Classifying movies as “bad” or “good” is hard to do. It’s difficult not only because movies are highly subjective, individual experiences, but also because most movies don’t fit into a binary. In the era when opinions regarding every piece of pop culture under the sun litter the internet, we like to decry movies as either being so offensively horrible that they should never have been made in the first place, or seminal masterpieces too perfect for words. The reality is that most movies aren’t failures or masterworks — they’re just okay.

Despite this, every once in a while there comes a movie like “The Dressmaker,” which transcends all these labels. Not exactly “bad” or “good,” it’s a profoundly bizarre mess of a film that’s sort of amazing in a “the whole is greater than the sum of its parts” kind of way, but mostly terrible in every other respect.

“The Dressmaker” (directed by Jocelyn Moorhouse) is an early 1950s period piece that tells the story of Tilly Dunnage, played by Kate Winslet (“Steve Jobs”). Tilly, a glamorous and worldly fashion designer, returns to her hometown, the Australian outback town of Dungatar, to take care of her old, sick mother Molly (Judy Davis, “To Rome With Love”). Tilly is blamed by the town for the death of the town councillor’s son, branding her as an outcast at the age of 10. Her return to Dungatar results in shock and intrigue from the nosy townspeople. Tilly’s only allies are the secretly cross-dressing chief of police played by the impeccably cast Hugo Weaving (“The Hobbit”) and the dashing young Teddy (Liam Hemsworth, “The Hunger Games”).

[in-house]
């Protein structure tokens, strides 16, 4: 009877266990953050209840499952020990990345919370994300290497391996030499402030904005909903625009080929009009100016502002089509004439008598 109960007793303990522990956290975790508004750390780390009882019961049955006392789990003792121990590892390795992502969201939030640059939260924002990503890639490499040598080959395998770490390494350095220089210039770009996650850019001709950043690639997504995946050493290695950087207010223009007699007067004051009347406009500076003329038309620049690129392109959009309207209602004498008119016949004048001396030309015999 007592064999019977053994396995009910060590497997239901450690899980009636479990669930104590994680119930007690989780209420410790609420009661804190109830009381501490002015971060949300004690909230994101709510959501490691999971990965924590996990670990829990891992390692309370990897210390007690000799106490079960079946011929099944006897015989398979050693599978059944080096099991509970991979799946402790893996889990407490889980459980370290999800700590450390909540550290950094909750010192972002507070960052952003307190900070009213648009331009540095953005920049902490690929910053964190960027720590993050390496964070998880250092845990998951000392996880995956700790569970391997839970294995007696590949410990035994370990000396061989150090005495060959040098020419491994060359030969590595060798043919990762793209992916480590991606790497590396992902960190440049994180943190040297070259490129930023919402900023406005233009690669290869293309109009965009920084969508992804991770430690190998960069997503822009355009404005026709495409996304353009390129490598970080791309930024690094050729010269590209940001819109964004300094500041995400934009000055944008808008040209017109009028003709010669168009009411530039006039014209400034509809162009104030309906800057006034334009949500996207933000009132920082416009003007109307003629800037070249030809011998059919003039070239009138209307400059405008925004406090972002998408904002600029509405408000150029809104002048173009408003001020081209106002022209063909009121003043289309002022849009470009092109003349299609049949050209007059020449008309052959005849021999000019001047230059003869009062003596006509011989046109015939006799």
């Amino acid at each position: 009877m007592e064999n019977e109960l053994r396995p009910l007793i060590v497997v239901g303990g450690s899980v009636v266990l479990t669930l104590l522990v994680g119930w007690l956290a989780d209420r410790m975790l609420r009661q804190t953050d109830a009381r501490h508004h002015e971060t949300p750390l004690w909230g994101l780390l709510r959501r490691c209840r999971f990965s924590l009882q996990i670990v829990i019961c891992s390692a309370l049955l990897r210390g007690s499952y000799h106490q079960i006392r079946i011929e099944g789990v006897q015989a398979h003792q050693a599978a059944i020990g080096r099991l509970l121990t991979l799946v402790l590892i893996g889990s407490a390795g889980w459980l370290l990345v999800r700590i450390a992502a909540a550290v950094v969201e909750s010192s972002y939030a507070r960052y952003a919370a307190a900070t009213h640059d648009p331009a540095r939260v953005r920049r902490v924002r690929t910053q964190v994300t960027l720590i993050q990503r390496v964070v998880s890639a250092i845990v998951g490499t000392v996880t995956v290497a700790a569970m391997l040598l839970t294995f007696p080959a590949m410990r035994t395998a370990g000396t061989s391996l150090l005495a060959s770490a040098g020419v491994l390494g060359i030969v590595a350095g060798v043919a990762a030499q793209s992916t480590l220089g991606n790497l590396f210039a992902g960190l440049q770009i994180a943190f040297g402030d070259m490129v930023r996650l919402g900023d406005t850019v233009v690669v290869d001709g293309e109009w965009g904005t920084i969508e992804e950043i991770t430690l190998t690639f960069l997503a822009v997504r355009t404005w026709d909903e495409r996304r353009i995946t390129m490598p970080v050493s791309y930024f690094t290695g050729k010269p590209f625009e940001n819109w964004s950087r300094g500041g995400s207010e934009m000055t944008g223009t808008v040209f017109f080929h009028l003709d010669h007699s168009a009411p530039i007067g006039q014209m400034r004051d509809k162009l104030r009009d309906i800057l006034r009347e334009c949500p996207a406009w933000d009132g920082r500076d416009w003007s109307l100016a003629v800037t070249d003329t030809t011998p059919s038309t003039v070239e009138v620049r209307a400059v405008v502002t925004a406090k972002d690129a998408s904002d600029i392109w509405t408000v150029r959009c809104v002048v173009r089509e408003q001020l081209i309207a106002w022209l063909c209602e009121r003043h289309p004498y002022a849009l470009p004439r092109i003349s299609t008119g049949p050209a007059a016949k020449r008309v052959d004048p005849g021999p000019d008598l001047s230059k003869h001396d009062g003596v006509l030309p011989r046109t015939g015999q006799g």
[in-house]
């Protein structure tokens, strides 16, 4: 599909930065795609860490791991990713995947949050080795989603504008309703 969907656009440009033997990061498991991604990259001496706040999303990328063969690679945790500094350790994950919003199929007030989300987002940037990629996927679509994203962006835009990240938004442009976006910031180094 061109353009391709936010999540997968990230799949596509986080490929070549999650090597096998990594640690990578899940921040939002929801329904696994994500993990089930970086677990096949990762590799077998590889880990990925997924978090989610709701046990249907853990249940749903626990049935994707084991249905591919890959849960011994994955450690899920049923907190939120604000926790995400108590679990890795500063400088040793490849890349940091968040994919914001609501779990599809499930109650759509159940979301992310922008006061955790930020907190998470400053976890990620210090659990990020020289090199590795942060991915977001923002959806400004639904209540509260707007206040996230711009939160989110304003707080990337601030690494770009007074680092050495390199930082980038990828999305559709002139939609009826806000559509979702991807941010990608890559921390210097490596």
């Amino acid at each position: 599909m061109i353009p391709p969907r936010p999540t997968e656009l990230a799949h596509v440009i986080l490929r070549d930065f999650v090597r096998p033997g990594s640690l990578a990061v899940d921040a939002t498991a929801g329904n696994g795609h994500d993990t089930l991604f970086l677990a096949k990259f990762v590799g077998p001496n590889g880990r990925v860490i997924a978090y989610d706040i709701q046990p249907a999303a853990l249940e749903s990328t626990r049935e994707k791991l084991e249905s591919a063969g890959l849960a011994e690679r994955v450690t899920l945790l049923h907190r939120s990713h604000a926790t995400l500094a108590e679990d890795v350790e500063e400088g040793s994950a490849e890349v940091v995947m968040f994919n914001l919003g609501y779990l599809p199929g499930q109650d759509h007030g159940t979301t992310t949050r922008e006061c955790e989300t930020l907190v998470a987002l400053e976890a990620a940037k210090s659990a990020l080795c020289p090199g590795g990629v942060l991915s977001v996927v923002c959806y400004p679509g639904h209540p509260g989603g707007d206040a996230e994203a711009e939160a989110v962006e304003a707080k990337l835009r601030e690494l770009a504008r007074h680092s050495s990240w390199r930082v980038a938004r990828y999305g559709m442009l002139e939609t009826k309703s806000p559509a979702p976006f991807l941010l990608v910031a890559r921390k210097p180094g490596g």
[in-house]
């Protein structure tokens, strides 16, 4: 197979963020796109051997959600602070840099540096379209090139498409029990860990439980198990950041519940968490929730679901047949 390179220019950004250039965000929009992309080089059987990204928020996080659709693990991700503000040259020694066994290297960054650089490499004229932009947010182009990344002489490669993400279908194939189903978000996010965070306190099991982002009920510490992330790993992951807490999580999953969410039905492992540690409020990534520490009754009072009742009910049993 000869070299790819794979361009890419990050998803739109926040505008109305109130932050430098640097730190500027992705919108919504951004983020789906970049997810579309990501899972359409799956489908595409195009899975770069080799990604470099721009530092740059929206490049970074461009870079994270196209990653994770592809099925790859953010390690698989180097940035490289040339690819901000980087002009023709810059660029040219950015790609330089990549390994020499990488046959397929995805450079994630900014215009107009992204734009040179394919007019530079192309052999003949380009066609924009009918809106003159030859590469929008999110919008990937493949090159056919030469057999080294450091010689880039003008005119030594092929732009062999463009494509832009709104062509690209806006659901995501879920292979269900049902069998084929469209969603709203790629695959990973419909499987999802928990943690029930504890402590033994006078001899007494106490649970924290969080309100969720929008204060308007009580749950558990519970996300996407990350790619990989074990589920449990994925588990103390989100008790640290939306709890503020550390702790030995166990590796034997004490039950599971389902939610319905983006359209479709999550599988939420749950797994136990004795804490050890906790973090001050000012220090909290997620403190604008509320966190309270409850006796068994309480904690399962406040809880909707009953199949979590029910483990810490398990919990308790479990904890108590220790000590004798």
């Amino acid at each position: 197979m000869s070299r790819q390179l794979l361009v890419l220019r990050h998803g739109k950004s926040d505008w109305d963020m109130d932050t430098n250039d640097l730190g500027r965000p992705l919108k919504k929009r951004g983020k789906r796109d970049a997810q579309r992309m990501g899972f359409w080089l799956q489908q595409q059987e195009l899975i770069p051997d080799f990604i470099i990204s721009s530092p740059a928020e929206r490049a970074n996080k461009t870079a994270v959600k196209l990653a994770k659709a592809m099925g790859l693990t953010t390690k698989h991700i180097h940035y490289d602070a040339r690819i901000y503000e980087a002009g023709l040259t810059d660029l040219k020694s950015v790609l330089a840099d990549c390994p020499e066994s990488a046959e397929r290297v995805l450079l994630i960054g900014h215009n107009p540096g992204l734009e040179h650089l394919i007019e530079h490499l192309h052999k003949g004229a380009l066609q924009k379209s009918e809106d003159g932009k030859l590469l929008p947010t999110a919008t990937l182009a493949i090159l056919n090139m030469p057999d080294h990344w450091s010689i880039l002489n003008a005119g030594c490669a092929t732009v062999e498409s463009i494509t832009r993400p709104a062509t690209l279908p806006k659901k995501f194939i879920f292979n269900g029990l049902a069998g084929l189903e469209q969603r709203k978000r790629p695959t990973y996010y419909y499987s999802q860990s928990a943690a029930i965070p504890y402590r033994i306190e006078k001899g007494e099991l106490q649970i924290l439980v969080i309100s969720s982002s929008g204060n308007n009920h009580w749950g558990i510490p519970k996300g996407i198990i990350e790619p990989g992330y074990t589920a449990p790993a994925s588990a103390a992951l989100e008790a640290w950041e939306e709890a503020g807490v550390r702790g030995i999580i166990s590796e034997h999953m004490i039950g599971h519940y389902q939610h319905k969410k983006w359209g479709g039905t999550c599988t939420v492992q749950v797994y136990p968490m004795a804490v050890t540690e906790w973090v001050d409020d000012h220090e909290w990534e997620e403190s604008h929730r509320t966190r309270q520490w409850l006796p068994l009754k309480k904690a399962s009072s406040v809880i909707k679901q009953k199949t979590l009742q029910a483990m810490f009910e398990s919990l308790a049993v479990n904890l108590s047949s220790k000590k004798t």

There’s plenty of good to be found in the movie. Winslet is an excellent femme fatale, and even though Liam Hemsworth’s character doesn’t have any defining traits apart from his physicality (also known as: abs), he rises to the challenge admirably. The movie looks very pretty, with intricate period costumes and a desolate Australian landscape. But at its core, this is a deeply confused movie — confused about what it wants to be and how to tell its story in an effective way.

“The Dressmaker” has a tone problem. It’s equal parts melodrama and black comedy, and if it seems like that’s an impossible combination to work effectively, that’s because it is. It wants to be both a sincere, devastatingly sad film about mob rule and a troubled woman who loses everything and a wacky adventure where death means little because the characters and storylines are told too cartoonishly to elicit empathy from the audience. It’s audacious, but it doesn’t really work.The result is a movie that leaves the viewers not laughing or crying, but rather looking around in confusion, asking if it really just happened.

Despite all of this, “The Dressmaker” may be one of the most entertaining movies I’ve seen this year. A character dies by jumping into a sorghum-filled silo to prove his manliness. The police chief is bribed into giving up confidential information about an ongoing investigation with a feather boa. A woman ruthlessly slashes her cheating, raping, lying husband’s tendons and leaves him to bleed to death in their spotless kitchen. Kate Winslet determines the outcome of a football game by distracting the players with a bright red dress. Fire, Shakespeare and hash brownies all play key roles in the movie’s resolution. It’s ridiculous. It’s terrible. It’s glorious.

It would be easy to say that the structural and tonal problems make this a bad movie. It would probably be the more respectable thing to say. And yet, “The Dressmaker” defies all notions of logic and sound judgment. Is it bad? Is it good? Is it nonsense? The answer is yes, probably. But who cares? Just shut up, relax and watch.

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